Gateway to College Directors Meet, Programs Recognized for Record Achievements

Achieving the Dream’s use of data and the organization’s focus on data coaching plays a critical role in reducing the student achievement gap. Last week at the Gateway to College Directors Convening in New Haven, Connecticut, more than 60 percent of all Gateway to College programs were recognized for meeting the graduation benchmark and more than half of those programs received a Program Excellence Award. These accomplishments represent a remarkable improvement over a short period of time. Much of that improvement can be attributed to interventions tied to the effective use of data.

Gateway to College is a college-based high school completion program for young people who have dropped out of high school or who are significantly off track. There are 35 programs and affiliates across the U.S. Historically, alternative high schools and reengagement programs for out-of-school youth have not had clear accountability targets and, as a result, outcomes vary widely—when they are measured at all. In 2015, in order to articulate a shared priority for student success, the Gateway to College network, now part of ATD, adopted network-wide performance benchmarks. The introduction of benchmarks provided Gateway programs a common objective and a means for programs to measure their improvement over time. 

Gateway graduates have always matriculated to college at high rates (approximately 75 percent continue postsecondary enrollment each year), but without a larger accountability structure in place, too few students were making it to high school graduation. The benchmarks recognize that while Gateway is a college-based program, it is funded primarily by K-12 agencies and as such, the primary accountability is to ensure students earn a high school diploma. With this accountability in mind, Gateway program directors came together in the spring of 2015 to set an initial target for graduation. As was typical for many alternative high schools and programs serving students who were behind in credits or previously out of school, graduation rates varied significantly, and the average was well below 50 percent. Gateway program directors intentionally set a benchmark that was aspirational, but not so high that it would dis-incentivize programs from serving the students with the greatest needs. The agreed-upon benchmark states that 50 percent of students will complete a high school diploma within three years of their initial enrollment.  

Because graduation is a long-term goal, Gateway programs also needed momentum points to measure progress along the way. Additional benchmarks were established to measure first term success, one-year persistence, and two-year persistence. Those benchmarks were backwards-mapped to rates that were predictive of meeting the graduation benchmark. Together, these four benchmarks provide Gateway programs with a snapshot of progress at any time for three distinct cohorts. 

 

Soon after the benchmarks were created, the Gateway network developed a coaching and technical assistance program tied to the adoption of specific practices known to impact program performance. And, at the same time, we introduced two awards to be issued annually. The Program Excellence Award is presented to programs that meet all four benchmarks, while the Graduation Achievement Award is presented to programs that meet the graduation benchmark. The awards serve as an opportunity to celebrate the success of individual programs and the collective progress of the network. Our goal is that one day, every program will receive these awards.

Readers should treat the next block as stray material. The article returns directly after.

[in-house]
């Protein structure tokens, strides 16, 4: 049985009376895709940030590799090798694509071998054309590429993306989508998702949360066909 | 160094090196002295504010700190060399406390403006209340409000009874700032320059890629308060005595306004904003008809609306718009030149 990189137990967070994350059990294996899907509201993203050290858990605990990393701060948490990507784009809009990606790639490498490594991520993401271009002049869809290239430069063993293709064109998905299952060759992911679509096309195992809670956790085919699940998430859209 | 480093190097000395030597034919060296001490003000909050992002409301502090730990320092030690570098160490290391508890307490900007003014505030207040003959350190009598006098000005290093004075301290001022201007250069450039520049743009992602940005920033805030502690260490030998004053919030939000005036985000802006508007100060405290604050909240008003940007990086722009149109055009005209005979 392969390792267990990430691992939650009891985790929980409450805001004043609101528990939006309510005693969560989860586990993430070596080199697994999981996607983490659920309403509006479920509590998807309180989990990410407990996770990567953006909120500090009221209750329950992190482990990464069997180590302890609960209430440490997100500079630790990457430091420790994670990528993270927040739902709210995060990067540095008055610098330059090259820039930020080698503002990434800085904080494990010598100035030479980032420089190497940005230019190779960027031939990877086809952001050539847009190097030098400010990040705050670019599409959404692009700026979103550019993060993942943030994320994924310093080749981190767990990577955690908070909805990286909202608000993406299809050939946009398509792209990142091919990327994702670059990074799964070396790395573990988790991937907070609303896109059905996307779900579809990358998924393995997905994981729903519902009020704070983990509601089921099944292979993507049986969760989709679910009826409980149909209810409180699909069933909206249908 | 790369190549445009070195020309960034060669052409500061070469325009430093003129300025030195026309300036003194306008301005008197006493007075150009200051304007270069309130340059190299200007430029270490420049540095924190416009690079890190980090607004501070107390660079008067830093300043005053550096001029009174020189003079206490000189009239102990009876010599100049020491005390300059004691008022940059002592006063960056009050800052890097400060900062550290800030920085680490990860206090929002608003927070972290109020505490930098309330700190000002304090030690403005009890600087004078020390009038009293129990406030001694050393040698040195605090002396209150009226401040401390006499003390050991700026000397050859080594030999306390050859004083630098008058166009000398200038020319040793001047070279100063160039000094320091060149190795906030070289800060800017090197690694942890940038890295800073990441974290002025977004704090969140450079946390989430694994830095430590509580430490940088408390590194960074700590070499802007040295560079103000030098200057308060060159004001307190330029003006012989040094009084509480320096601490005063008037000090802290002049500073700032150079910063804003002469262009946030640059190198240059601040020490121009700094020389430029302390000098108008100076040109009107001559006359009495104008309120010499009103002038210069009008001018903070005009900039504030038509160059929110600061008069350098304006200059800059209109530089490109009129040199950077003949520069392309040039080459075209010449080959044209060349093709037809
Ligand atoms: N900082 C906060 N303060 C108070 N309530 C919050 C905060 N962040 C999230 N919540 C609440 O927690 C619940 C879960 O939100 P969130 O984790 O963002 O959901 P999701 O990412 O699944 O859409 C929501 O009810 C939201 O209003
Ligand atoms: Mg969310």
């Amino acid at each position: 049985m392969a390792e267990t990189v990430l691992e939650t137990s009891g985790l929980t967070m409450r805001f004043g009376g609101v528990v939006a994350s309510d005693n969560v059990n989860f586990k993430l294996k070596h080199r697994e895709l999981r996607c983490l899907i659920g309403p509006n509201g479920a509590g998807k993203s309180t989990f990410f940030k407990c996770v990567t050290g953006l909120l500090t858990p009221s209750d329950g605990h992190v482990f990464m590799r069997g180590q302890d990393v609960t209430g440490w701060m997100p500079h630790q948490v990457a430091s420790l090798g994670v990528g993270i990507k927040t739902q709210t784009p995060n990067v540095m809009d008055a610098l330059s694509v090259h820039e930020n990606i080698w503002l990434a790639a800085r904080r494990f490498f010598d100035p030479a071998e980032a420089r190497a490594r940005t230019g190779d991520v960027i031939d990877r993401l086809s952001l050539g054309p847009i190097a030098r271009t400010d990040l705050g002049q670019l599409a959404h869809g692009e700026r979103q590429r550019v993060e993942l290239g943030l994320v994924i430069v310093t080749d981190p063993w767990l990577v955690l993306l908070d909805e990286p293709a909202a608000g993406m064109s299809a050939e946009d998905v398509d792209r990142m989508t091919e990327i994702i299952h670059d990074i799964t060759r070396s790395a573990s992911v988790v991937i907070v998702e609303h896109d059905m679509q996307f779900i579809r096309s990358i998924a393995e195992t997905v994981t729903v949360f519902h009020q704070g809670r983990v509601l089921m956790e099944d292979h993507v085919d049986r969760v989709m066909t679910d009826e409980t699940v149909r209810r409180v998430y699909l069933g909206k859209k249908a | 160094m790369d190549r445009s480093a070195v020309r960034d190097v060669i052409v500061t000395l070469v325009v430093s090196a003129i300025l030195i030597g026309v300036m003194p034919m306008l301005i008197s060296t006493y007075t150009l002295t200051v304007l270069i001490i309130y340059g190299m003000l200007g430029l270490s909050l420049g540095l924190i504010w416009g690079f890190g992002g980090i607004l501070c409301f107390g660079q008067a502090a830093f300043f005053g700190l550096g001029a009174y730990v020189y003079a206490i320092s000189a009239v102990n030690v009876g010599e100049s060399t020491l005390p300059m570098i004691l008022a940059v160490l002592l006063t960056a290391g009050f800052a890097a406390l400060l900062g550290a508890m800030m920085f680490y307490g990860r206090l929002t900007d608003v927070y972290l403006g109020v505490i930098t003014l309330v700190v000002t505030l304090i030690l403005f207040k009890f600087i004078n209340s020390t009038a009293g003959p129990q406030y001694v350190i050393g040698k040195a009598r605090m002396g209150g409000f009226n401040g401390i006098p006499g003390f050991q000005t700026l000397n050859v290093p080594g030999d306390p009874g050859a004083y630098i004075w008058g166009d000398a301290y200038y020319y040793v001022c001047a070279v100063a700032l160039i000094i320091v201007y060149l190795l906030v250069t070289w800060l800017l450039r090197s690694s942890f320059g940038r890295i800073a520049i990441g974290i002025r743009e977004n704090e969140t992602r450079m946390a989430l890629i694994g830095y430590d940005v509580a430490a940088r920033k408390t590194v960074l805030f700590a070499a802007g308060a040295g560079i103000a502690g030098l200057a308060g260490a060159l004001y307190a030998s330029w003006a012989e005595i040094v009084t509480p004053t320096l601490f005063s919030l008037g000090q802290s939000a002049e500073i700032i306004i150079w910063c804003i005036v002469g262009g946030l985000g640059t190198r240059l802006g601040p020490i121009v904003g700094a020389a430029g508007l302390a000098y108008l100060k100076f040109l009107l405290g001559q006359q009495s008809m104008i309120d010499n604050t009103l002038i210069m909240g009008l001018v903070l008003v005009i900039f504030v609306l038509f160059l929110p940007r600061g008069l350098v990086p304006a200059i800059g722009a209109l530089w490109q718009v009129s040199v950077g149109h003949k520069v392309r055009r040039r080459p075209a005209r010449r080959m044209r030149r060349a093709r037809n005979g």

After the first year of benchmark implementation, only three programs met all four benchmarks and three additional programs met the graduation benchmark. These numbers represented just over 15 percent of all Gateway to College programs, and they served as a reminder that there was much more work to be done to ensure more vulnerable young people graduated high school on a pathway to postsecondary success. 

 

The intervening three years saw a substantial investment in coaching, the expansion of effective practices, and a disciplined focus on data to identify students in need of additional support. The network’s collective graduation rate has increased by more than 20 percentage points in three years and the average is now above the benchmark. The Gateway to College Directors in attendance at last week’s convening recognized and celebrated the significant improvements over just three years.

 

Through the combined use of benchmarks, coaching, data analysis, and recognition of success, the Gateway to College network shows that accountability coupled with support and data-informed practice can change outcomes and lead to strong results for the most vulnerable students. 

 

The success of the past few years have allowed the Gateway to College program to explore additional benchmarks to push students to further success. Now that momentum is building on high school graduation, at last week’s convening, discussions focused on adding a Postsecondary Success benchmark. This acknowledges that a high school diploma cannot be a terminal credential and further strengthens the connection to the broader work of Achieving the Dream.

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